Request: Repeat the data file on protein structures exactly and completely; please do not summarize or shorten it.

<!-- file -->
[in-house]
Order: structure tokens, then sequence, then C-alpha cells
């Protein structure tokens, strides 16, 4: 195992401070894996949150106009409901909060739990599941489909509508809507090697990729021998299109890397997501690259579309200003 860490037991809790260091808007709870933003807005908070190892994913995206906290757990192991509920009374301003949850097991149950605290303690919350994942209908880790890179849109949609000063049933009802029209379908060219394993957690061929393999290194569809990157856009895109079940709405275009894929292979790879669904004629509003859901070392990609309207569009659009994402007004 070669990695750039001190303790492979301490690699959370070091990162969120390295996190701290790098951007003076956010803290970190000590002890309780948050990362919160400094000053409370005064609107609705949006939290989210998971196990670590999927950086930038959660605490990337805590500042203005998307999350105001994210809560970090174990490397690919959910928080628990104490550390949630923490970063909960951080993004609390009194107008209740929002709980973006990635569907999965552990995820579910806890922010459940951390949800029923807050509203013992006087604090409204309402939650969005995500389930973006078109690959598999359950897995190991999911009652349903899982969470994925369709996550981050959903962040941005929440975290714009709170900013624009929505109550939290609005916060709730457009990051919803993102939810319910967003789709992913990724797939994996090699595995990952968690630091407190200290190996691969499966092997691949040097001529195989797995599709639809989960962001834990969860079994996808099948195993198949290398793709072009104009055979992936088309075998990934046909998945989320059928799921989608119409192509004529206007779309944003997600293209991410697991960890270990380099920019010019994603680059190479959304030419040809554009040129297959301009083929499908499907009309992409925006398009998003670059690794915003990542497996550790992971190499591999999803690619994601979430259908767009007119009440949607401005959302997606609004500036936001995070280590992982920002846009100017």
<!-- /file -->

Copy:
[in-house]
Order: structure tokens, then sequence, then C-alpha cells
């Protein structure tokens, strides 16, 4: 195992401070894996949150106009409901909060739990599941489909509508809507090697990729021998299109890397997501690259579309200003 860490037991809790260091808007709870933003807005908070190892994913995206906290757990192991509920009374301003949850097991149950605290303690919350994942209908880790890179849109949609000063049933009802029209379908060219394993957690061929393999290194569809990157856009895109079940709405275009894929292979790879669904004629509003859901070392990609309207569009659009994402007004 070669990695750039001190303790492979301490690699959370070091990162969120390295996190701290790098951007003076956010803290970190000590002890309780948050990362919160400094000053409370005064609107609705949006939290989210998971196990670590999927950086930038959660605490990337805590500042203005998307999350105001994210809560970090174990490397690919959910928080628990104490550390949630923490970063909960951080993004609390009194107008209740929002709980973006990635569907999965552990995820579910806890922010459940951390949800029923807050509203013992006087604090409204309402939650969005995500389930973006078109690959598999359950897995190991999911009652349903899982969470994925369709996550981050959903962040941005929440975290714009709170900013624009929505109550939290609005916060709730457009990051919803993102939810319910967003789709992913990724797939994996090699595995990952968690630091407190200290190996691969499966092997691949040097001529195989797995599709639809989960962001834990969860079994996808099948195993198949290398793709072009104009055979992936088309075998990934046909998945989320059928799921989608119409192509004529206007779309944003997600293209991410697991960890270990380099920019010019994603680059190479959304030419040809554009040129297959301009083929499908499907009309992409925006398009998003670059690794915003990542497996550790992971190499591999999803690619994601979430259908767009007119009440949607401005959302997606609004500036936001995070280590992982920002846009100017």